FIG. 4D shows a top plan view of the main hopper 232 and dispensing hopper 237. FIG. 4B shows a top plan view similar to FIG. 4D and showing the details of the paddle driving assembly. FIG. 4E shows a side elevation view of the operable assemblies including further details of the rotary air-lock assembly for driving the particulate from the dispensing hopper 237 into the conduit 249, 251 which delivers air under pressure from the blower, shown in FIG. 4A, to the dispensing head 34 shown in FIG. 3. FIG. 4C shows a view of the adjustable gate 233 having a pivotally mounted operating handle 234 for adjusting the flow of particulate from the main hopper 232 into the dispensing hopper 237. Making reference to FIGS. 4B and 4D, the main hopper 232 is a substantially rectangular-shaped housing having tapering long sides 232a, 232b and an open top for receiving the shredded rubber or rubber-like material, i.e., particulate. The top of main hopper 232 is provided with a open grate 236 having crossed bars forming an open lattice work to permit the passage of light and air. A pair of closed-loop sprocket chains 228 and 229 are provided with cross members 235 arranged at spaced intervals along the sprocket chains and serve as paddles to advance particulate in the direction shown by arrow A so as to be fed out of the front end 232a of main hopper 232 and passed through opening 232b in front end 232a, as shown in FIG. 4C, and enter into the dispensing hopper 237. A gate 233 has its vertical sides guided within brackets 232c, 232d arranged along the front end 232a of hopper 232. Gate 233 is movable vertically up and down as shown by double-headed arrow B by means of an arm 234 pivoted at 234a and pivotally coupled to gate 233 by link 234b.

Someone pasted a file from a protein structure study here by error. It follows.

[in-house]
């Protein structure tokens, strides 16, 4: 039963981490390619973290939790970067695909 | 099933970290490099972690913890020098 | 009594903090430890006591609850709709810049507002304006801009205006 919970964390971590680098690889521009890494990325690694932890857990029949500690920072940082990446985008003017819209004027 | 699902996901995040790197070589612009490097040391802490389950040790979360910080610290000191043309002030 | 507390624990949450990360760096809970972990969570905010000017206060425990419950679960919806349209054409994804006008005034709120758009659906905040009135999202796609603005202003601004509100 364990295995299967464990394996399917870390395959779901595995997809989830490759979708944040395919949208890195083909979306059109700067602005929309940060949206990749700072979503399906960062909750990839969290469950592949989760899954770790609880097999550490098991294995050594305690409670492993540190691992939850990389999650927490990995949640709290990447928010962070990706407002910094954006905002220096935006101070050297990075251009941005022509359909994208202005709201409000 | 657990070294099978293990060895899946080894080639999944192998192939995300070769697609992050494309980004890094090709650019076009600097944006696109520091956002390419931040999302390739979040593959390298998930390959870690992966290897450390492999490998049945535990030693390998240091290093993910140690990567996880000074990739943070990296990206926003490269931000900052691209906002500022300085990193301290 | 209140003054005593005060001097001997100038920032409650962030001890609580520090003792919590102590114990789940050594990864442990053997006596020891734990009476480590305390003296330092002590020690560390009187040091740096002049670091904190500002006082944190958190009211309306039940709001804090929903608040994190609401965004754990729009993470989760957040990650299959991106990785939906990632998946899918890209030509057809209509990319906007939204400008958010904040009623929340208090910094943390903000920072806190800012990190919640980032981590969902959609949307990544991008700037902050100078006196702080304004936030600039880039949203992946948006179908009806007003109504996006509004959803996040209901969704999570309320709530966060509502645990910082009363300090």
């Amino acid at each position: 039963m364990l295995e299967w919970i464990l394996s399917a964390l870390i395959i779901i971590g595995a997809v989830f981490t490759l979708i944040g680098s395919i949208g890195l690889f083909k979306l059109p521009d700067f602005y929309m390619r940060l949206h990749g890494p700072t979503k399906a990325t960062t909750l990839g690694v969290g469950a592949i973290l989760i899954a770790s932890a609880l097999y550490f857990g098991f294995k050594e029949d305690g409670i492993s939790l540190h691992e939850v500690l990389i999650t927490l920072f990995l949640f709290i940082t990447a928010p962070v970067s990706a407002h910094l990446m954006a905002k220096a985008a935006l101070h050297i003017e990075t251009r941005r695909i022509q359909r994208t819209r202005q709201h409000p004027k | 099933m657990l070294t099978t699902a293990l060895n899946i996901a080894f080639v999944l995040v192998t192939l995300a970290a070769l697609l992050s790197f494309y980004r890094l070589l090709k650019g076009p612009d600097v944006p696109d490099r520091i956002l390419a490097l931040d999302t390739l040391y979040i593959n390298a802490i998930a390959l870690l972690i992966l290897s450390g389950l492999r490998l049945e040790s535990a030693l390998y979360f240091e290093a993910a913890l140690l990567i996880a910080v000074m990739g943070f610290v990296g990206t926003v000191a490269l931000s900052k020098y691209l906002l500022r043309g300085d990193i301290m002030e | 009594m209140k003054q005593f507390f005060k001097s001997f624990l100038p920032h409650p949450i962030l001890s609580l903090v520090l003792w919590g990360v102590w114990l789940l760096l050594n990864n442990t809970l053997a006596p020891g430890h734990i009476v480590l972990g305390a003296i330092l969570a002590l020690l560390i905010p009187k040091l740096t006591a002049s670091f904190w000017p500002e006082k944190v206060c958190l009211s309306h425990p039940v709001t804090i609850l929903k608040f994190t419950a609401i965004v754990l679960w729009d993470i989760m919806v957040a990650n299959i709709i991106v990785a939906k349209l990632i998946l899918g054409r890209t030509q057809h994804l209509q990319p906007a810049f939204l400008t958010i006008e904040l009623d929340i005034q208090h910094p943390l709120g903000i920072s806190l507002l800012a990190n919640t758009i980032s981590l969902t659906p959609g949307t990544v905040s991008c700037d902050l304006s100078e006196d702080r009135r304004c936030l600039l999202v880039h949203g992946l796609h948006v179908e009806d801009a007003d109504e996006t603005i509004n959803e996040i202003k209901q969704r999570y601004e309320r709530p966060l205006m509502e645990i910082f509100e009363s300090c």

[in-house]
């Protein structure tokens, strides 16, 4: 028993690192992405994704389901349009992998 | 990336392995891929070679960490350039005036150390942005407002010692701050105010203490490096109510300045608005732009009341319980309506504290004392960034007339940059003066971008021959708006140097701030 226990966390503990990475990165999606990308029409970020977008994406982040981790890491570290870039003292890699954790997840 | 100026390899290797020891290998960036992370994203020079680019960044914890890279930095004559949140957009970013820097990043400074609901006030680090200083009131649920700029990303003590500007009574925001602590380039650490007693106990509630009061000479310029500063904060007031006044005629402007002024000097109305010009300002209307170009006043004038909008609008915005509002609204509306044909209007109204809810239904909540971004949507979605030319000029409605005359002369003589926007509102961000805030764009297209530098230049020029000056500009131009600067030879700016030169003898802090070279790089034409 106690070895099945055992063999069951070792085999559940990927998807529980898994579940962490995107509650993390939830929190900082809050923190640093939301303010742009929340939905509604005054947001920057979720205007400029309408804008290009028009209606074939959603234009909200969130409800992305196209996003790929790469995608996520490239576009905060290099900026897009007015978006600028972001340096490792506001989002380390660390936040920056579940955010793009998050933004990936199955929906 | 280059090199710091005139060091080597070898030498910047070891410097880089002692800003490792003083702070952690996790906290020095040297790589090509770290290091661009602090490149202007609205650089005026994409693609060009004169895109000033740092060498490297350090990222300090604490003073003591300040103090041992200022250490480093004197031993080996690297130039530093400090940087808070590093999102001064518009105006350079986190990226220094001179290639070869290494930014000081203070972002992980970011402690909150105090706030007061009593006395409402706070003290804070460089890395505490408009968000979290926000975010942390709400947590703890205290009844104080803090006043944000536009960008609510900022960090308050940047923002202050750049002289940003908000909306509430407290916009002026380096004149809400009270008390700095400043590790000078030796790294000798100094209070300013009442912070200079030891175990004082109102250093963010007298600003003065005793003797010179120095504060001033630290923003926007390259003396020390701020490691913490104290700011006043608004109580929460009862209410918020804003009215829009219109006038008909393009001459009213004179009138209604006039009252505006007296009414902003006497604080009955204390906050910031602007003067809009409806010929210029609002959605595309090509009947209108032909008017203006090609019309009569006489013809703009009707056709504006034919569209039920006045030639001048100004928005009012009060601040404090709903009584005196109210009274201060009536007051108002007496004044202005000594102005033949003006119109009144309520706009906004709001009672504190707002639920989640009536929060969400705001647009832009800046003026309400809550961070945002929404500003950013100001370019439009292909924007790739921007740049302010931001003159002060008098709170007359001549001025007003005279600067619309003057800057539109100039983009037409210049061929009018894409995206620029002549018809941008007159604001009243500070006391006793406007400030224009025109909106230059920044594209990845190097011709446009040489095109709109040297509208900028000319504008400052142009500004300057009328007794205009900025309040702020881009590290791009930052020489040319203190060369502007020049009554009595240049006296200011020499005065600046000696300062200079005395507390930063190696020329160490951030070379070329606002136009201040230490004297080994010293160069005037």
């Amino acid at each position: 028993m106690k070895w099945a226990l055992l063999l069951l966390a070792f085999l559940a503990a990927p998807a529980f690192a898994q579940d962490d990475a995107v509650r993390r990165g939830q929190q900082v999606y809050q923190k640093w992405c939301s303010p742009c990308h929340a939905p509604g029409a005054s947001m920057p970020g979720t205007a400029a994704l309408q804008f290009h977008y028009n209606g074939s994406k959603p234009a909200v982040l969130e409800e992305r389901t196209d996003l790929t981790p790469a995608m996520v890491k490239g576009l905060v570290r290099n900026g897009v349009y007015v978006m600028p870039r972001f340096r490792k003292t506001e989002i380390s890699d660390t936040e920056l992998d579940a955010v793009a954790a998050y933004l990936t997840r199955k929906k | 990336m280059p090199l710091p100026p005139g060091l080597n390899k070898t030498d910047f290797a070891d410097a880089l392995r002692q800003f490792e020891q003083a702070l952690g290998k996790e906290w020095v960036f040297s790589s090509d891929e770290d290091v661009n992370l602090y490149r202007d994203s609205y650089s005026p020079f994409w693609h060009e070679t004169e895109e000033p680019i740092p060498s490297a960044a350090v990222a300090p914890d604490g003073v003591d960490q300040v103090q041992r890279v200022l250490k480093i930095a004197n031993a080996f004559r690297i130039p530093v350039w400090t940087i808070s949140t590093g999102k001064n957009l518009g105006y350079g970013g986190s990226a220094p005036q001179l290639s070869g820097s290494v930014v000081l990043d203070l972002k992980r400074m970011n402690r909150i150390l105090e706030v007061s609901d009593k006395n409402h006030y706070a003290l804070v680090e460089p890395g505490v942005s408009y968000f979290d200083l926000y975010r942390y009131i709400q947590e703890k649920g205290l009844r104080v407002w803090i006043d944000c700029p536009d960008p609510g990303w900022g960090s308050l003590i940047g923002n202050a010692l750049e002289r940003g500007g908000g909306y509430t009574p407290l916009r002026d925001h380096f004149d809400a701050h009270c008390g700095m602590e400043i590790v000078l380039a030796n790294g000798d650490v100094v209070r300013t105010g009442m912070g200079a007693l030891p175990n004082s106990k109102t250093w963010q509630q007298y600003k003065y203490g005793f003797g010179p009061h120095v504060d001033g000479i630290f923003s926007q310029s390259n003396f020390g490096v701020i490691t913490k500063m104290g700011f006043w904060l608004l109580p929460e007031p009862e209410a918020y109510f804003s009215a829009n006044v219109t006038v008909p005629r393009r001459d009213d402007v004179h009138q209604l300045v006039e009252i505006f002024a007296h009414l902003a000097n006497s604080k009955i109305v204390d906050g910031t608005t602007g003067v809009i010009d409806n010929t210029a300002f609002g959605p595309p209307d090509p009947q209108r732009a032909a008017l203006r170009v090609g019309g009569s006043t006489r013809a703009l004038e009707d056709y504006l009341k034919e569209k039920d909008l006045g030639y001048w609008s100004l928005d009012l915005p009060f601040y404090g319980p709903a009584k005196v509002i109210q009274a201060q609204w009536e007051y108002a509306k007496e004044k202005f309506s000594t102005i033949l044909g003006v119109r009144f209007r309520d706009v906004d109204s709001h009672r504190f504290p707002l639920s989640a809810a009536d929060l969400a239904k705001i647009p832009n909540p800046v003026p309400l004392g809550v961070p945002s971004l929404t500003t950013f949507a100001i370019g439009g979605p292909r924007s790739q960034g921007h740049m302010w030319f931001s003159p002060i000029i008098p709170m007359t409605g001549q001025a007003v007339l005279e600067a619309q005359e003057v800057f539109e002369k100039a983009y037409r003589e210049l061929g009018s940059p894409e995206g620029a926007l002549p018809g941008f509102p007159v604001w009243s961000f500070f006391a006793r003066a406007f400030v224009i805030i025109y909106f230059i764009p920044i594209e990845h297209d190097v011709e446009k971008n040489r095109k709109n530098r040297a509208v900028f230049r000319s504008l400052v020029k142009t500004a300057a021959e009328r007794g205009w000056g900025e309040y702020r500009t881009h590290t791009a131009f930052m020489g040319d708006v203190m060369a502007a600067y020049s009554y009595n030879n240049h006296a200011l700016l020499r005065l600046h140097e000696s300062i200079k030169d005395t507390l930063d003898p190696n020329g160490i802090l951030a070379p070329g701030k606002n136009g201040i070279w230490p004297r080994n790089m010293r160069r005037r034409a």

The closed-loop sprocket chains 228 and 229 are entrained about a pair of driven sprockets 230 and 231 mounted to free wheelingly rotate about a shaft 239. Sprocket chains 228 and 229 are further entrained about a pair of drive sprockets 226, 227 rotatable together with shaft 241.
The hydraulically driven motor 224 shown in FIG. 4A is arranged adjacent one side of main hopper 232 and, when hydraulically driven, rotates its output shaft 224a to drive an input shaft 225b of gear assembly 225, which has its output shaft 225a coupled to shaft 241 for rotating drive sprockets 226, 227 as well as sprocket 227a.
Drive sprockets 226, 227 and 227a are fixedly joined to common shaft 241, whereby rotation of output shaft 225a is imparted to sprockets 226, 227 and 227a. Making reference to FIG. 4E, closed-loop sprocket chain 242 is entrained about sprocket 227a and sprocket 243 mounted on shaft 245a of rotary air-lock 245. A tensioning sprocket 246, mounted to rotate about a shaft 246a, maintains sprocket chain 242 at the proper tension by adjusting the position of shaft 246a. Rotary air-lock 245 may, for example, be a heavy duty drop-through rotary valve type air-lock manufactured by William W. Meyer and Sons, Inc. Particulate delivered to the dispensing hopper 237 from the main hopper 232 by paddles 235 enters into the open upper end of the rotary air-lock and is delivered from its bottom end into a T-coupler 248 having air introduced into its end 248a from the blower source whereby particular introduced by the rotary air-lock 245 into branch 248c of T-coupler 248 is driven by the air passing through the conduit section 249 for driving the particulate through the opposite end 248b of T-coupler 248b and into the conduit 251 which delivers the particulate to the dispensing head 34. The rotary valve type air-lock 245 prevents air from passing upward through the air-lock.